Confusing grocery pricing on like-for-like items probed
The prices displayed for grocery items will be probed by the competition watchdog to make sure shoppers are able to easily spot best value deals amid the cost-of-living crisis.
Unit pricing shows how much a particular product costs based on weight or volume, which helps shoppers work out the best deals.
However, the Competition and Markets Authority (CMA) has launched a review of grocery unit pricing for both the online and in-store sector to ensure Brits can easily compare like-for-like items to help them get a “fair deal”.
It said “in the context of the rising cost of living, people shopping for food and other essential products need confidence that they have the right information to make great choices”.
The CMA said the review comes amid “recent concerns” and follows on from its investigation of grocery pricing in 2015 off the back of a super-complaint from campaign group Which? to which the CMA was required to respond.
Back then, it concluded that “complexities and inconsistencies with unit pricing may prevent people from spotting which deal gives them best value”.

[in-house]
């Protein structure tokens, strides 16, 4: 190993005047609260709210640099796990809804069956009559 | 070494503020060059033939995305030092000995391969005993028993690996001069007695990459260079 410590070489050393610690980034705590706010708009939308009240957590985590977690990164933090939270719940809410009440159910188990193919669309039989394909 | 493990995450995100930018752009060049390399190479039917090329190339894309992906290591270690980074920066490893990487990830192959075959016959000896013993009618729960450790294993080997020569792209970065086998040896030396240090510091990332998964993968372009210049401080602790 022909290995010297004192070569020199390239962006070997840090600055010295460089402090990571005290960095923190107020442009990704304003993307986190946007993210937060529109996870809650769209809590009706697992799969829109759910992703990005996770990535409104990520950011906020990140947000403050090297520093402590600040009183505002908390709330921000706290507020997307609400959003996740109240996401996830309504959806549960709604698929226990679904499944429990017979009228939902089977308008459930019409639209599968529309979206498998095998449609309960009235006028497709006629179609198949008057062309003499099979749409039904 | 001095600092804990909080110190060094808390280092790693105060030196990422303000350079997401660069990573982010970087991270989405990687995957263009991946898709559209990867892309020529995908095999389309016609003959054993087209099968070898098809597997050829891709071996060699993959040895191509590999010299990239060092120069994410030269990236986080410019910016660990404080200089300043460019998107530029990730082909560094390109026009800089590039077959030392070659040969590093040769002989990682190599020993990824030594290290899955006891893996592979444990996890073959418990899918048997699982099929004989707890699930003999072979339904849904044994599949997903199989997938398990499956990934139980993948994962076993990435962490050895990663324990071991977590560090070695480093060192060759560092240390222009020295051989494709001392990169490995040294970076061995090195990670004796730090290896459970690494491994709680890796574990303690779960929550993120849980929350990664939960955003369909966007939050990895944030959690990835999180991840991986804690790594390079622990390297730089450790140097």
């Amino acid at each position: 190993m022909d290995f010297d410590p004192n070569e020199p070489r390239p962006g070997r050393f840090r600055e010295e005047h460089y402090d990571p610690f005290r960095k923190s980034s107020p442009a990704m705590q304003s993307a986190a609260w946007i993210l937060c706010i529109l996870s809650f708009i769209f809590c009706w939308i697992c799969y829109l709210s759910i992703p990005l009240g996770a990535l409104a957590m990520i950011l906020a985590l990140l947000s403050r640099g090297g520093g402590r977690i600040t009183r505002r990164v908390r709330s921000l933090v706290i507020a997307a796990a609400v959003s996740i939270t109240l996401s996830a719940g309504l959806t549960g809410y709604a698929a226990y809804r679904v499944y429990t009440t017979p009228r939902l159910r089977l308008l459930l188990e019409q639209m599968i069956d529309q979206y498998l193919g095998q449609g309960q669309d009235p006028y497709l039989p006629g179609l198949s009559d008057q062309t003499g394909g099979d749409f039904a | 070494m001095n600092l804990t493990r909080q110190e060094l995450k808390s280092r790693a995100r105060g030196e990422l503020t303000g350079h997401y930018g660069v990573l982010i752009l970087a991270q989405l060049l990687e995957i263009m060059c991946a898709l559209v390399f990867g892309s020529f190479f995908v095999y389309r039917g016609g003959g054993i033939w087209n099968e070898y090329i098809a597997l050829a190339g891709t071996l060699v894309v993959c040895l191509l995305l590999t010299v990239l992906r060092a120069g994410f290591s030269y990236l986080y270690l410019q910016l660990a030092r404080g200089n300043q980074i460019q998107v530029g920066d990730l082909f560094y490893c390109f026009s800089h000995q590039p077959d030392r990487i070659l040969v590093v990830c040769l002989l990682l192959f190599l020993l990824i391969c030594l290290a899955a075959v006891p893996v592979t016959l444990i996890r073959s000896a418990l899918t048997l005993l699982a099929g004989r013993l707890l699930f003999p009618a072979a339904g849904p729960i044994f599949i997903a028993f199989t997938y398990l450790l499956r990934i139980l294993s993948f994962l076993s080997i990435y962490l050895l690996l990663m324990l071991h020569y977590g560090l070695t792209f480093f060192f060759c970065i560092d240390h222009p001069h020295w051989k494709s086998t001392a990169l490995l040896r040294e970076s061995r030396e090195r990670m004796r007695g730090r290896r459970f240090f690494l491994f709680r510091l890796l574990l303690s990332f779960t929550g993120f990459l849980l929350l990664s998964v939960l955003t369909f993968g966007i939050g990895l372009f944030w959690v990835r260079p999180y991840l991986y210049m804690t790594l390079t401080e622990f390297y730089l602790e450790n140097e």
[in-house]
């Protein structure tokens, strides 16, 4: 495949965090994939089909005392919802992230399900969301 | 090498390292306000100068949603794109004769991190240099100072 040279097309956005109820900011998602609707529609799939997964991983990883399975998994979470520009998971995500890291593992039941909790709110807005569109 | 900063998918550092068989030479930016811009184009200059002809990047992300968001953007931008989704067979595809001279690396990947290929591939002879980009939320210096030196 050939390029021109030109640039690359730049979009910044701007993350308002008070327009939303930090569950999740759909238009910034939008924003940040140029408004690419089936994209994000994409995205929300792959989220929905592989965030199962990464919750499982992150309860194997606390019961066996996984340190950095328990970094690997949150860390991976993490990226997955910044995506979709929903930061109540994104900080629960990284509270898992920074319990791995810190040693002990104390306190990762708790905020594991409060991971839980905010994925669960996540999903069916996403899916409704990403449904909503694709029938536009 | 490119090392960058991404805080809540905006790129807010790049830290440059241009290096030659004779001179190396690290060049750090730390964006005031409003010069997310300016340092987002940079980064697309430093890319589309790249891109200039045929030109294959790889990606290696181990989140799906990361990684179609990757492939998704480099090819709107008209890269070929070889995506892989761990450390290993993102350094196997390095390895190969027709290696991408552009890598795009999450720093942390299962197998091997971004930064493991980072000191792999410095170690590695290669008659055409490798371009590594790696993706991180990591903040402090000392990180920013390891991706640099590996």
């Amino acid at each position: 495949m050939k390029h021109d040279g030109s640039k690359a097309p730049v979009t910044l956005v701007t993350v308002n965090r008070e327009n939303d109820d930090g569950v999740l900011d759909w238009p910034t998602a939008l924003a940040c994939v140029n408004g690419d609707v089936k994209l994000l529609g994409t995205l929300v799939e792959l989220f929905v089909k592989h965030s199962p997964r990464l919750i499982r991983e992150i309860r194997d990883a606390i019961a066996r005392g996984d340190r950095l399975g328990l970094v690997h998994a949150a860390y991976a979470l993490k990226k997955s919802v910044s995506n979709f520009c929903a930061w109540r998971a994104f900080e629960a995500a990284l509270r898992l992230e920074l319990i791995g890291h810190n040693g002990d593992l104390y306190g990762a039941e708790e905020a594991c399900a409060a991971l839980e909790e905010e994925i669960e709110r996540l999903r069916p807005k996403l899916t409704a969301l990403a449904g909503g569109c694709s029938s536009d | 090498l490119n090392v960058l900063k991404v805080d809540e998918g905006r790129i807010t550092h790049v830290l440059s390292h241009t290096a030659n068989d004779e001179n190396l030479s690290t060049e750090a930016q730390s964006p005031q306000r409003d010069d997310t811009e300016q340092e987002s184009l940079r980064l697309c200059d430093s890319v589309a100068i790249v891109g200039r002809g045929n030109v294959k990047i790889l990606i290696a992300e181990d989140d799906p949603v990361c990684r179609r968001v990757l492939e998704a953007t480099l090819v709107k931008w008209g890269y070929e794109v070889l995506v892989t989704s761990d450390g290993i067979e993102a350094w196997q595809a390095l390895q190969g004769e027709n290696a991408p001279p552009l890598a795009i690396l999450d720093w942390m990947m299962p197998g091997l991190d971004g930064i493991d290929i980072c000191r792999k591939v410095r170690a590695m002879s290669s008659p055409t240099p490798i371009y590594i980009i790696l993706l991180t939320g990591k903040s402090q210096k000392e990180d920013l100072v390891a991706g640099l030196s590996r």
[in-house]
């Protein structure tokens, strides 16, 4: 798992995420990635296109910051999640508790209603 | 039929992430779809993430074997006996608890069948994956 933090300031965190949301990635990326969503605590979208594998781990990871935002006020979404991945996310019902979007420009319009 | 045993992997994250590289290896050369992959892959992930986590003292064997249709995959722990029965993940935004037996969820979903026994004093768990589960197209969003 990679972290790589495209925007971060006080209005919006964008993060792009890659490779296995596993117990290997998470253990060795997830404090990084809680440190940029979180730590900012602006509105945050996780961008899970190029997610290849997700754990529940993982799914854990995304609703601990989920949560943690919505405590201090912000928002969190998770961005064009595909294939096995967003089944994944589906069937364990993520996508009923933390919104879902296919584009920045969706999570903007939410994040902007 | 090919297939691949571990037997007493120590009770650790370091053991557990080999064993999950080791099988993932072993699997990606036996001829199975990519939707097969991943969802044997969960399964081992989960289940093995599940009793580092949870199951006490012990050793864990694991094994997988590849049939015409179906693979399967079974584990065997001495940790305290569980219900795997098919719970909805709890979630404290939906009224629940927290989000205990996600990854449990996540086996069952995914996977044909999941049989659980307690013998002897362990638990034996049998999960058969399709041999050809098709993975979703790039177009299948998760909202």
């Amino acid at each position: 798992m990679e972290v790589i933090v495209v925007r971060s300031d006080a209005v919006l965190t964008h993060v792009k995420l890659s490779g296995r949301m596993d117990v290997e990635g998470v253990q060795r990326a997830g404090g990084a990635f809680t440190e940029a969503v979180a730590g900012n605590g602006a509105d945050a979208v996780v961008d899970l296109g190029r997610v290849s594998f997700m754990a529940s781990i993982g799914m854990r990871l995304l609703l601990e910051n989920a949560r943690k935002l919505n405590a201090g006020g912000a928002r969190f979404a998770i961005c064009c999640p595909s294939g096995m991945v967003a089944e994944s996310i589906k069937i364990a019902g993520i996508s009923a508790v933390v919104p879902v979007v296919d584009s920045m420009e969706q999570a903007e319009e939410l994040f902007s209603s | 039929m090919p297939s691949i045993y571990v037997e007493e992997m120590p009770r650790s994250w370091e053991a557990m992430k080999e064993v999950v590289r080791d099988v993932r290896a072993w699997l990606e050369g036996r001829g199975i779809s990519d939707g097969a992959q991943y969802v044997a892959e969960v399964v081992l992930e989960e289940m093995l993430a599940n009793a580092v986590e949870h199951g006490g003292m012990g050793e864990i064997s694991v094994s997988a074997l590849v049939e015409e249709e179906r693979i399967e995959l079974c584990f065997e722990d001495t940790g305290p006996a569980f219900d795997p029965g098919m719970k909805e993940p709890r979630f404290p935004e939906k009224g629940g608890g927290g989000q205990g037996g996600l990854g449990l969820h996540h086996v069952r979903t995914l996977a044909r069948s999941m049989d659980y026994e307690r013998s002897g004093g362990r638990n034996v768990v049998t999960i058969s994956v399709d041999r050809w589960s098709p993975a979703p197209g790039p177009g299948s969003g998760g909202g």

As such, it is revisiting this earlier work to see if the issues identified in 2015 remain: compliance with the law by retailers, and shopper awareness and use of unit pricing information.
The CMA stressed that this review is at an early stage and it has therefore “not formed a view on these issues”.
‘Supermarket pricing transparency’
George Lusty, senior director for consumer protection at the CMA said: “We know that the increased cost of living has hit the pound in people’s pockets.
“That’s why we’re pressing on with this important grocery unit pricing work to ensure shoppers can more easily compare prices and make choices that are right for them.”
Sue Davies, Which? head of food policy, said: “Grocery prices are a huge concern as households all over the country grapple with the cost-of-living crisis, so it’s timely and important for the CMA to be looking at whether prices are clearly and fairly displayed at the supermarket.
“We know poor, inconsistent and sometimes missing price information is a problem and that’s why Which? is campaigning for pricing transparency from supermarkets, so that shoppers can easily work out which products are the best value.”
Figures from the Office for National Statistics today revealed one in five people are cutting portion sizes while an equal number are eating food which is past its sell by date as they struggle through the cost-of-living crisis.
Separate data from consumer research company Kantar also revealed grocery price inflation hit a record high of 16.7%, as shoppers were warned annual grocery bills would be £788 higher if they didn’t change their behaviour or cut costs.